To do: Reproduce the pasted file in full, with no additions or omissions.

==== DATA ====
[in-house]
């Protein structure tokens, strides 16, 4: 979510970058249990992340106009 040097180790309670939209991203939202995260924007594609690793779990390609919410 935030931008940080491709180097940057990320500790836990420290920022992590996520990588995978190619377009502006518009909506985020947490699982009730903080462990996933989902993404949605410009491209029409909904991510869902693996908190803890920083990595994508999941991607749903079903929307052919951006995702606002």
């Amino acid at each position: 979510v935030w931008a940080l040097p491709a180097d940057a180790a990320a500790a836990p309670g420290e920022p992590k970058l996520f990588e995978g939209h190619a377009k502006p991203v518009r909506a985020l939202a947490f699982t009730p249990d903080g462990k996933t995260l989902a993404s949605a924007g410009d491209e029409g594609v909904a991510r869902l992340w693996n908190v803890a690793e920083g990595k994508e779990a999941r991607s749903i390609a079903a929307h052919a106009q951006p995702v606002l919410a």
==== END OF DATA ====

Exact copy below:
[in-house]
């Protein structure tokens, strides 16, 4: 979510970058249990992340106009 040097180790309670939209991203939202995260924007594609690793779990390609919410 935030931008940080491709180097940057990320500790836990420290920022992590996520990588995978190619377009502006518009909506985020947490699982009730903080462990996933989902993404949605410009491209029409909904991510869902693996908190803890920083990595994508999941991607749903079903929307052919951006995702606002």
């Amino acid at each position: 979510v935030w931008a940080l040097p491709a180097d940057a180790a990320a500790a836990p309670g420290e920022p992590k970058l996520f990588e995978g939209h190619a377009k502006p991203v518009r909506a985020l939202a947490f699982t009730p249990d903080g462990k996933t995260l989902a993404s949605a924007g410009d491209e029409g594609v909904a991510r869902l992340w693996n908190v803890a690793e920083g990595k994508e779990a999941r991607s749903i390609a079903a929307h052919a106009q951006p995702v606002l919410a």